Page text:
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Crowd of PeopleFreedom of Information awareness remains lower within key groups


18 December 2008

 

Research published by the Scottish Information Commissioner has revealed that, while Scottish public awareness of freedom of information (FOI) is higher than ever before, the awareness amongst particular groups continues to be significantly lower. While overall awareness of FOI stands at 78%, this figure falls to 69% for the elderly, 68% for those with disabilities, and 66% for people aged 18-24.

The findings, which were prepared on behalf of the Commissioner by Progressive Scottish Opinion, reveal that there has been little change since October 2007, when the previous wave of research reported similarly low levels of awareness of the FOI 'right to information'.

Commenting on the findings, the Scottish Information Commissioner Kevin Dunion, said:

"While it is encouraging to learn that overall public awareness of freedom of information is increasing, it is nonetheless concerning that awareness amongst certain groups continues to lag behind. FOI can be an invaluable tool when seeking to ensure that individual rights are protected and appropriate services are provided, and it is arguably those groups that report lower awareness who have most cause to make use of the right to information.

"It is therefore clear that more needs to be done to ensure that the young, the elderly, and those with disabilities are fully aware of their FOI right to the information held by public authorities."

Ends

For further information contact the Commissioner's Media Team on 01334 464610, out of hours on 07976 511752, or email media@itspublicknowledge.info.

Notes to Editors:

The Freedom of Information (Scotland) Act 2002:

  • The Freedom of Information (Scotland) Act 2002 provides a statutory right of access to all information held by Scottish public authorities. This right came into effect on 1 January 2005.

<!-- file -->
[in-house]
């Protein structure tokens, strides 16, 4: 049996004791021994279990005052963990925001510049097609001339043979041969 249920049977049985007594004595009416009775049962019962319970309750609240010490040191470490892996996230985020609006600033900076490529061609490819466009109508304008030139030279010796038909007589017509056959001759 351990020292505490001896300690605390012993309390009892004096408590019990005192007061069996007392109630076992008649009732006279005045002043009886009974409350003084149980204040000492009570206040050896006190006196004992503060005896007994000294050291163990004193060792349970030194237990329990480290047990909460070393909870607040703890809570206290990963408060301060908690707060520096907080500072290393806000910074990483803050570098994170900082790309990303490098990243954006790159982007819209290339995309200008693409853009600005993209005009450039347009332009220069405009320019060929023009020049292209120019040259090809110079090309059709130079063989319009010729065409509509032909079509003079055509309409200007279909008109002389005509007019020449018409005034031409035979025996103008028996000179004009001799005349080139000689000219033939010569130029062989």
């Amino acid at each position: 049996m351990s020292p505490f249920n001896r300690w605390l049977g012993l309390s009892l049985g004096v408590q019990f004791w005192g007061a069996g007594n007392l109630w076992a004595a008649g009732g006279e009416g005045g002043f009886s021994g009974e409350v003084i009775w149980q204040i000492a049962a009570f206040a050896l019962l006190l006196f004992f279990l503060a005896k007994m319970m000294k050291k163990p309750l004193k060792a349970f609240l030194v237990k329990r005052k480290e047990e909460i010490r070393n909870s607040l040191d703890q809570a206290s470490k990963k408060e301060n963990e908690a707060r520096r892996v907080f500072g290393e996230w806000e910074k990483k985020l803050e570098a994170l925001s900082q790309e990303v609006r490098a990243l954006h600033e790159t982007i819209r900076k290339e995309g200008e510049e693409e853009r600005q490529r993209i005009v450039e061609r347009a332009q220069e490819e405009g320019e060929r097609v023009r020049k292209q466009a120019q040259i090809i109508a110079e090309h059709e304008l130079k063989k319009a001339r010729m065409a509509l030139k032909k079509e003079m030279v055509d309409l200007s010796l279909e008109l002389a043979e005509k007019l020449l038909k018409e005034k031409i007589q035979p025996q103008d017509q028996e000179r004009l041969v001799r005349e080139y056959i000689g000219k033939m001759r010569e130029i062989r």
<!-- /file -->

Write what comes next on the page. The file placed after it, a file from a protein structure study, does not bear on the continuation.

• Around 10,000 public authorities in Scotland are covered by the Act. They include the Scottish Parliament and Government, police forces, the NHS, local authorities, education institutions, and publicly owned companies.
  • Information can only be withheld by a public authority if it falls under one of the exemptions listed in the Act.
  • If an individual believes an authority is wrong to withhold information, there is a right of appeal to the Scottish Information Commissioner, who can require release.

The Research Report:

  • The research was conducted on behalf of the Commissioner by Progressive Scottish Opinion. A representative sample of 1002 respondents were interviewed by telephone between 14 and 25 October 2008.The current report is the 6th wave of an annual research study.

  • The full research report was published on 10 December 2008, and is available here.
  • Other findings of the research included:
    • FOI awareness levels have increased by to 78% from since the research began in 2004, and now stands at 78% across the general population.
    • The number of people who believe that public authorities are becoming more open and accountable has decreased to 59% from 64% in 2007.Conversely, the number of respondents who feel that FOISA is useful to them has increased to 67% from 62% in 2007.
    • The number of people who have submitted an FOI request to a public authority has remained static since 2007, at 9%.
    • Awareness of the Scottish Information Commissioner has increased to 21% from 14% in 2007.
    • There remains some confusion amongst respondents between the right to general information under the FOI legislation, and the right to their own personal information under the Data Protection Act 1998.

The Scottish Information Commissioner:

  • Kevin Dunion the Scottish Information Commissioner is a fully independent public official, appointed by the Queen on the nomination of the Scottish Parliament.
  • His role actively promotes and enforces compliance with the freedom of information legislation.
  • Since 2005, the Commissioner has issued over 700 formal decisions under the FOI Act.

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